Arlene Blankers - Head of Sale Management, Decorative Arts, London
"My background is in philosophy and art history, and I have been inspired by many great minds which have formulated groundbreaking visions. I was immediately drawn to the Guerrilla Girls, and the ideas expressed in their famous ‘Pop Quiz’ poster from 1990. It poses the question: ‘If February is Black History Month and March is Women’s History Month, what happens the rest of the year?’ Many philosophical works are framed by beautiful but tangled spiders’ webs. The same can be said for art."
Robbie Gordy - International Features Editor, New York
"Growing up, I was fortunate enough to have women in my life who encouraged me to pursue my passions and interests wherever they took me. Among my earliest supporters was an elementary school teacher, Mrs. Frank, who saw that I enjoyed public speaking, reading aloud to the class, and learning about art history. She fostered my self-confidence and my ability to stand proudly in front of others —qualities that I use every time I pick up my gavel as a Christie’s auctioneer."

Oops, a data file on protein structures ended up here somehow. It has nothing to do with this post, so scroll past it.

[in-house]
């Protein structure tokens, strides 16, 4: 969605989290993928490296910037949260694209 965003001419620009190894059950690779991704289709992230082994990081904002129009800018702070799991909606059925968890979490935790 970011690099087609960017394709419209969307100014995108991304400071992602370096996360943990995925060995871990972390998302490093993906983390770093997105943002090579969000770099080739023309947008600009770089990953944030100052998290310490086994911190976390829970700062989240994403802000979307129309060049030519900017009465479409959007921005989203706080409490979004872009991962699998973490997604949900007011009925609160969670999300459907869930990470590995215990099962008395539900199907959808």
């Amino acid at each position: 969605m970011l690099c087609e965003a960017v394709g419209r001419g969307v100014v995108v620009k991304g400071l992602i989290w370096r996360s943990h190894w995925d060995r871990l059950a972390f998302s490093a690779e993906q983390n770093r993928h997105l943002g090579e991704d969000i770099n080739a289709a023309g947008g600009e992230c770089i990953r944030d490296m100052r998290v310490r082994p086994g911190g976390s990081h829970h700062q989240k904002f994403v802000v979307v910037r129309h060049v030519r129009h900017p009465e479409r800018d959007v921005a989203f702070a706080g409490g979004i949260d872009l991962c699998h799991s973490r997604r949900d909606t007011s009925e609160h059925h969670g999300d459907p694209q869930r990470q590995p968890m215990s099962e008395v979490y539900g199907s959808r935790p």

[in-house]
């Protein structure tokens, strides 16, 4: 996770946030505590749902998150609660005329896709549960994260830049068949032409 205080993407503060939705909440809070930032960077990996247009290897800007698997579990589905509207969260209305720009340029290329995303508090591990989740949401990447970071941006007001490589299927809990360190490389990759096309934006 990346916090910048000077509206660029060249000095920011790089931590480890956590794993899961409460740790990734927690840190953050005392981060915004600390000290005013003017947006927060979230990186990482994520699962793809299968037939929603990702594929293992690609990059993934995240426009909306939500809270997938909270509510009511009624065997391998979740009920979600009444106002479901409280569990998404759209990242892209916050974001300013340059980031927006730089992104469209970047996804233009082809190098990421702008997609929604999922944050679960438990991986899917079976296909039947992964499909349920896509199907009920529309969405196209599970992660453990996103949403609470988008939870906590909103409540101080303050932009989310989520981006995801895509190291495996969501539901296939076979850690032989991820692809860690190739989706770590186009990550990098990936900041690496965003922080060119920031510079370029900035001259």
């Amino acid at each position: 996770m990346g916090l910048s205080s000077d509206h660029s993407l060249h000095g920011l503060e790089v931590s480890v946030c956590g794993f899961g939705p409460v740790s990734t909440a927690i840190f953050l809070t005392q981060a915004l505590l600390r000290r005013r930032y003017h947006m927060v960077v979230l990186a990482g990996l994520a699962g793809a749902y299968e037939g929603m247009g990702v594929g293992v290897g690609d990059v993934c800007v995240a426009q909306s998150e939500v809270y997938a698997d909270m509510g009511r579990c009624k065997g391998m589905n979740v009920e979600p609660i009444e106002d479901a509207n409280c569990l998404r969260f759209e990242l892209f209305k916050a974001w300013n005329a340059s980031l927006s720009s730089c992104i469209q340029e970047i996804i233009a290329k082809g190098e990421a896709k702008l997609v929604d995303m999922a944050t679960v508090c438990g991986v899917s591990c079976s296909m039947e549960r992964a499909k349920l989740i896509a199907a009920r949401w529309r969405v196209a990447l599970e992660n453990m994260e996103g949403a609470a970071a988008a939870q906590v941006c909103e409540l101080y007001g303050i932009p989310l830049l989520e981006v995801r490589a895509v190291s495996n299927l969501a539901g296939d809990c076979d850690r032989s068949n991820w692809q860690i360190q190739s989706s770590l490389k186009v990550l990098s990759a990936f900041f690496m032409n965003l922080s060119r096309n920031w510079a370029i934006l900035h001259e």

Marysol Nieves - Specialist, Latin American Art, New York
"Shortly after completing graduate school I had the privilege of working as a graduate fellow at the Metropolitan Museum of Art with the legendary Lowery Sims, who was a curator in the 20th-century art department at the time. It was an exhilarating and inspiring experience on so many levels. I honed my skills as a researcher and curator under her guidance, but also learned from her generosity and commitment to mentoring young women like myself. As the first African American woman to hold a curatorial position at The Met, she was keenly aware of her unique position and responsibility. She taught me that when someone opens a door for you, you hold that door open for those that come after you. As a woman of colour working in the arts, I have tried to follow Lowery’s example and honour her incredible legacy."